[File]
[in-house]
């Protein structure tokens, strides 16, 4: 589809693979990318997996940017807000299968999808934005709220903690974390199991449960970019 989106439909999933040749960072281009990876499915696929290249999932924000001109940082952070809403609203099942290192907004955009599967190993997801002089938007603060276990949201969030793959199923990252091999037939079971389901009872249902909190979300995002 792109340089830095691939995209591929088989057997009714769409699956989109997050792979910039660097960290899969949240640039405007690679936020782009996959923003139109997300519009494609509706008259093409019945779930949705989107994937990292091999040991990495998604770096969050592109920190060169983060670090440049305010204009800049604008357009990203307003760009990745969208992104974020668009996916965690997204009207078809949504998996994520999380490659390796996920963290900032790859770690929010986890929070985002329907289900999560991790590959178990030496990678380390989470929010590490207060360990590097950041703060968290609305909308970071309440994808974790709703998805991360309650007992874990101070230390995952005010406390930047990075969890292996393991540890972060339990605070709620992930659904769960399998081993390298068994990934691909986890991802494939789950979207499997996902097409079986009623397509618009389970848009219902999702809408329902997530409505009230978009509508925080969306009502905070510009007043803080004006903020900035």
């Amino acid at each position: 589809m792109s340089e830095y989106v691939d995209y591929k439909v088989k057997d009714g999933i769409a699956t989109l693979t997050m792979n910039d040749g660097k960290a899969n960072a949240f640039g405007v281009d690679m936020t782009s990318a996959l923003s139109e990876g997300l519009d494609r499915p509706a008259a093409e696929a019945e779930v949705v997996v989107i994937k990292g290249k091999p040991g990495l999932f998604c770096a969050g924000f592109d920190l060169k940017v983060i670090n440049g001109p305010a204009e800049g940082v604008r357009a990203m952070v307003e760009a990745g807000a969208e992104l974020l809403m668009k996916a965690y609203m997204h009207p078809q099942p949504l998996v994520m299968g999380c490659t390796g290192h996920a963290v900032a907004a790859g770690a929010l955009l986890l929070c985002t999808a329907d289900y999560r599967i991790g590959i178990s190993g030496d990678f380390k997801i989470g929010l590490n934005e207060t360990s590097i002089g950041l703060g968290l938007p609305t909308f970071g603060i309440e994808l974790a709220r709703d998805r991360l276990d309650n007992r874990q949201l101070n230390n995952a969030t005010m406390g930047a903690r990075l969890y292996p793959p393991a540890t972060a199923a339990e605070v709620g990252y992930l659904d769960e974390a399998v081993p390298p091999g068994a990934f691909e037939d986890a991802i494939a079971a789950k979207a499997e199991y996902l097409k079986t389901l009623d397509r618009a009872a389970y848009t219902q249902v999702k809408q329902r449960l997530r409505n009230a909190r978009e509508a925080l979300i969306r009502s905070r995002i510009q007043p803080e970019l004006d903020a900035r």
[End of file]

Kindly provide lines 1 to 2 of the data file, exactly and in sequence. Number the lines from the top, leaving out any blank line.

[in-house]
């Protein structure tokens, strides 16, 4: 589809693979990318997996940017807000299968999808934005709220903690974390199991449960970019 989106439909999933040749960072281009990876499915696929290249999932924000001109940082952070809403609203099942290192907004955009599967190993997801002089938007603060276990949201969030793959199923990252091999037939079971389901009872249902909190979300995002 792109340089830095691939995209591929088989057997009714769409699956989109997050792979910039660097960290899969949240640039405007690679936020782009996959923003139109997300519009494609509706008259093409019945779930949705989107994937990292091999040991990495998604770096969050592109920190060169983060670090440049305010204009800049604008357009990203307003760009990745969208992104974020668009996916965690997204009207078809949504998996994520999380490659390796996920963290900032790859770690929010986890929070985002329907289900999560991790590959178990030496990678380390989470929010590490207060360990590097950041703060968290609305909308970071309440994808974790709703998805991360309650007992874990101070230390995952005010406390930047990075969890292996393991540890972060339990605070709620992930659904769960399998081993390298068994990934691909986890991802494939789950979207499997996902097409079986009623397509618009389970848009219902999702809408329902997530409505009230978009509508925080969306009502905070510009007043803080004006903020900035």